• Senior discounts are discounts offered to customers who are above a certain age,
typically a round number such as 50, 55, 60, 65, 70, and 75.
• Educational or student discounts are price reductions given to members of
educational institutions, usually students but possibly also to educators and to
other institution staff.
Discounts
• Quantity discounts are reductions in base price given as the result of a buyer
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purchasing some predetermined quantity of merchandise.A noncumulative
quantity discount applies to each purchase and is intended to encourage buyers
to make larger purchases.
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Pricing > Pricing Tactics
Value-Based Pricing
• Value-based pricing is most successful when products are sold based on
emotions (fashion), in niche markets, in shortages (e.g., drinks at open air festival
at a hot summer day), or for indispensable add-ons (e.g., printer cartridges,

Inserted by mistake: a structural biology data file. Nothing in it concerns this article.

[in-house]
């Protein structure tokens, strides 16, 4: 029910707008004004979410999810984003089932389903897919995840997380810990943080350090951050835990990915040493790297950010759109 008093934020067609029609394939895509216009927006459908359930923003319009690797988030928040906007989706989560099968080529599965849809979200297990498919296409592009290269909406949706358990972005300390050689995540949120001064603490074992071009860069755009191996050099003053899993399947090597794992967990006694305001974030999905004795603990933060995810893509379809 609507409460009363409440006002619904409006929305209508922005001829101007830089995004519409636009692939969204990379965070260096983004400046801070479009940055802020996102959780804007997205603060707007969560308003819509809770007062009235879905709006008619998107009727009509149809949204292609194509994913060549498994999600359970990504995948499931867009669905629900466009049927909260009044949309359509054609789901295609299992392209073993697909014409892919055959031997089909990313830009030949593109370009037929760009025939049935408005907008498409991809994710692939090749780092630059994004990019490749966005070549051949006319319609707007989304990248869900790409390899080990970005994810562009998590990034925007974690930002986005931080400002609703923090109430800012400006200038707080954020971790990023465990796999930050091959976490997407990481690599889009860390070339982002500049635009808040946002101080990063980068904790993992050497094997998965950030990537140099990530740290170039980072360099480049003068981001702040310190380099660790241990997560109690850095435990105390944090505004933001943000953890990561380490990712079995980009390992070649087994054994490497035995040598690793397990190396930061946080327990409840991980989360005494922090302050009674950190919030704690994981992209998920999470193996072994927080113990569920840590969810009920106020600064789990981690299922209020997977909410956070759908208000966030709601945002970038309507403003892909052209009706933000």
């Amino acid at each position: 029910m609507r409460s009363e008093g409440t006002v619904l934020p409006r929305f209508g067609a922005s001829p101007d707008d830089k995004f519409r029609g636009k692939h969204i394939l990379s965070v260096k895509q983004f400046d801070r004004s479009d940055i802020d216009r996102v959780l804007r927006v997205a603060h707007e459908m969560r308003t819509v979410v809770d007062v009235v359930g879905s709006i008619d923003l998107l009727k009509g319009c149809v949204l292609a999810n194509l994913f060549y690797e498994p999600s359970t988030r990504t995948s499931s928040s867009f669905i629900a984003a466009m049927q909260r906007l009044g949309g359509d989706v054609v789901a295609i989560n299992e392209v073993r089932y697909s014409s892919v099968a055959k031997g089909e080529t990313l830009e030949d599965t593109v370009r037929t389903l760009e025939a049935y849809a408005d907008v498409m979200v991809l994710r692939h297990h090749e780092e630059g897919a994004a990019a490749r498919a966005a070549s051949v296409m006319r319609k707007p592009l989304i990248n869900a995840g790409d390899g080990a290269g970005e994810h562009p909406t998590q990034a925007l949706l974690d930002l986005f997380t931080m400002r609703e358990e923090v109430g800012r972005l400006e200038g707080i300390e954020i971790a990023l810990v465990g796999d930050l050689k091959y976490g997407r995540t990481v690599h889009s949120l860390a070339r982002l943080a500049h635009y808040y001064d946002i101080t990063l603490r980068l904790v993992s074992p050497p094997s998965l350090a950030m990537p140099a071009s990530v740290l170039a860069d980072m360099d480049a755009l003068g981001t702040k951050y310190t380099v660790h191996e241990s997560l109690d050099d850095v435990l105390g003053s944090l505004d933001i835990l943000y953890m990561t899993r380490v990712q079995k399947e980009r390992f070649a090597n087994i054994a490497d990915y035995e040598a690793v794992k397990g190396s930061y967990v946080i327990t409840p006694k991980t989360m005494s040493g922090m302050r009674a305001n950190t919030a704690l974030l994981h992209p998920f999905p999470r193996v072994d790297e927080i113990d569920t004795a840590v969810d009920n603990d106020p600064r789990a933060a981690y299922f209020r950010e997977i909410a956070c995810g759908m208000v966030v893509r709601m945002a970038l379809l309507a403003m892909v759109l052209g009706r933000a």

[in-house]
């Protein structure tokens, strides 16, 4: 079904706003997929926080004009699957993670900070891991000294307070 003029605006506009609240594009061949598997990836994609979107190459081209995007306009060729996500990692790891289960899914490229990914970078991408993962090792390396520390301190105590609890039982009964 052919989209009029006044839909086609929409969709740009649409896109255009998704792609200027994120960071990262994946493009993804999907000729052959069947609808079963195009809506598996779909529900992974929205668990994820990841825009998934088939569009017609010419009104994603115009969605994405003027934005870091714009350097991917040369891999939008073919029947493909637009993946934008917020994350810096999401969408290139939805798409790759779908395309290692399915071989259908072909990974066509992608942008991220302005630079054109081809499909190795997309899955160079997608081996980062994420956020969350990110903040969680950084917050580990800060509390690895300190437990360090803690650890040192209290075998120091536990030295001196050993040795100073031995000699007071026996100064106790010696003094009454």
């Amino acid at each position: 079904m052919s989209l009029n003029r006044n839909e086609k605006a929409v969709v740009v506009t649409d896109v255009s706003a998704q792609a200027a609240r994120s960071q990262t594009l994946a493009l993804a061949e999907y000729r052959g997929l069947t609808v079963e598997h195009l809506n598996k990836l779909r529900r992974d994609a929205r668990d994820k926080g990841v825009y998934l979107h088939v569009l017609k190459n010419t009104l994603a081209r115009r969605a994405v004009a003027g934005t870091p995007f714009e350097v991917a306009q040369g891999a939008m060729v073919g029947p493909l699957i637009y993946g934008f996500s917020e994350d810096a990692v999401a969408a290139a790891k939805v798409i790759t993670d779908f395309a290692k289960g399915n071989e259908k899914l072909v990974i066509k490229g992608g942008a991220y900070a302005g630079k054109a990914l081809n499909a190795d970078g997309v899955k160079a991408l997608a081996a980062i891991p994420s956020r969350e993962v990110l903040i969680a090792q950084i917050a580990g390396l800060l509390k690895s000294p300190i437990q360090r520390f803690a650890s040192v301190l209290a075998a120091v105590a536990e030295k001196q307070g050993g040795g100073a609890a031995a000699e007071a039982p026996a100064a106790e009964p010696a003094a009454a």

headsets for cell phones).
• Although it would be nice to assume that a business has the freedom to set any
price it chooses, this is not always the case.Firms are limited by constraints such
as government restrictions.
• Value-based pricing is predicated upon an understanding of customer value.In
many settings, gaining this understanding requires primary research through
interviews with customers and various surveys.The results of such surveys often
Value based pricing
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depict a customer's willingness to pay.
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Pricing > Pricing Tactics
Geographic Pricing